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Big Data Security in Today's Retail World
Despite a decade or more of effort and spending in the billion-dollar range, the global retail industry remains inadequately protected against data thievery and malicious attacks on the sensitive financial and personally identifiable information on which it depends. Of the 970 financial professionals who responded to a survey at the Association for Finance Professionals conference in 2013, 62% said that their organization has been subject to either an actual or attempted cyber-attack at least once over the past year -- and those are just the known attacks. Some attacks aren't discovered until a year or more later, at which point the damage can be insurmountable. Not only do these attacks decimate a company's reputation, they also represent a high financial cost: customers' credit cards must be replaced, for example, and stock prices often take a significant hit.
Historically, retail CIOs have been charged with addressing data vulnerabilities but CFOs are increasingly playing a crucial role in the important work of security management. According to Deloitte's third-quarter 2014 CFO Signals™ report, 74% of the 103 CFOs surveyed said cyber-security is a top priority, while only 6% deemed it a lower priority. Retail CFOs, for one, are responsible for maintaining control over financial reporting, and must understand where information is at all times -- and how it is secured -- to prevent loss of funds through theft or the cascading effect of a business partner's security breach. CFOs are also expected, of course, to provide complete disclosure to their corporate board, including disclosure about the possibility of cyber-attack and its potential effect on the financial standing of the company.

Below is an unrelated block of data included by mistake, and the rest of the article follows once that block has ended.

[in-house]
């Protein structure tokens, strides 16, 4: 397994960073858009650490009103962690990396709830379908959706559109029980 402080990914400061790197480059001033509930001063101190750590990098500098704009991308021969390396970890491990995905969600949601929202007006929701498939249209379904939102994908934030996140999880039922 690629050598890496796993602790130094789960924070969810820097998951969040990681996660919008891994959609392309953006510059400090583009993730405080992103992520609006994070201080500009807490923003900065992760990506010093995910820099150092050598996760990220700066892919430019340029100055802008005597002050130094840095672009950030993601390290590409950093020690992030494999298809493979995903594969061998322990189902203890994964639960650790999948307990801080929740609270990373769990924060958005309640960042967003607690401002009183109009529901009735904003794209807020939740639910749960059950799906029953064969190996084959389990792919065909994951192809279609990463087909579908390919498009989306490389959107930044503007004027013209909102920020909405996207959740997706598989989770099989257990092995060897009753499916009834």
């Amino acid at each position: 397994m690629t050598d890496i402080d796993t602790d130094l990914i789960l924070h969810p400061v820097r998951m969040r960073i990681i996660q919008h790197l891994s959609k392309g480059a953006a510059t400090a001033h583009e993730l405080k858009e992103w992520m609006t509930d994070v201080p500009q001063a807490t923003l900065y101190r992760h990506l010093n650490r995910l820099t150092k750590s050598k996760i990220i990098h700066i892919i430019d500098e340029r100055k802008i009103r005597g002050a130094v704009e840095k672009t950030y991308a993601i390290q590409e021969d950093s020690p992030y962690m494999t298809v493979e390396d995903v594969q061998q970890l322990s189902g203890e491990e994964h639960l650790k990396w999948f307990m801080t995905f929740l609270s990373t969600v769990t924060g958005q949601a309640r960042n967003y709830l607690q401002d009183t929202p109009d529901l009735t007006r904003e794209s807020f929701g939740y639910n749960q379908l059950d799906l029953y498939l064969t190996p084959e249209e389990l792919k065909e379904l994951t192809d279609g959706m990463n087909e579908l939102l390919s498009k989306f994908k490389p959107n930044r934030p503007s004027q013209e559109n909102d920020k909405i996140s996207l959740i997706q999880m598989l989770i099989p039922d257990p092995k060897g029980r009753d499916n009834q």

With the booming popularity of online shopping and shopping apps, Big Data security at the application level is of paramount importance. Although these websites and apps make shopping simple and convenient, they can also jeopardize customer data when data-sharing protections such as encryption, access-control technologies and digital certificates are not adequately robust or standardized across-the-board.
Retail transactions have always been a target for thieves, and transactional-
Service-level attacks, while not as common as those at the transactional level, still represent a significant threat to Big Data security for retail. IBM Security Intelligence reports that attacks by those with intimate knowledge of retail companies account for only 3 percent of data security breaches, but the fallout can be monumental. Moreover, when a culture of security is not established within a company, a service-level breach at one checkpoint within a company can lead to a domino effect.
At the infrastructure level, retail companies have seen a surge of distributed denial-of-service (DDoS) attacks, an attempt by multiple servers to send simultaneous requests to the target's Web servers with the intent of making them crash. When a retail website crashes, its customers go elsewhere. Even worse, attackers often use DDoS attacks to distract a company while they simultaneously steal customer data. Compounding the problem is a sector-wide dependence on legacy or unpatched technologies. Insecure system configurations can also facilitate or exacerbate these attacks, and companies must also increasingly consider the safety of IoT-based devices such as printers and security cameras. Even wireless access or the in-store voice or IP network can pose a security hazard when malicious hackers can gain access.
Yet for all the security risks attributed to Big Data, retail companies' confidential data files -- such as internal emails and audio recordings of telephone conversations -- also provide a means to manage that risk. One example that can provide Big Data security at the service level is a technology called "natural language processing,"
Round World Solutions' Big Data 360-degree Tool can assist CXOs as they take effective measures to both prevent and mitigate cyber attacks by criminal organizations, hacktivists and espionage units worldwide. Our custom, template-driven checklist can determine the level of risk at every level of security management, provide a window into how targeted information might be used by cyber criminals in an ever-changing threat environment and help companies act swiftly to determine the nature of an attack and reduce damage should an attack occur.
The cost of a cyber-attack, whether financial or reputational, can be astounding.
By Tiffany Fox
Public Information Officer
For more information on our exclusive Fortune 1000 CXO Interview Panel, where we discuss Big Data Security and similar topics with other CXOs in the marketplace, visit http://iccgusa.com
Emi Hara, Vice President, Solutions & Delivery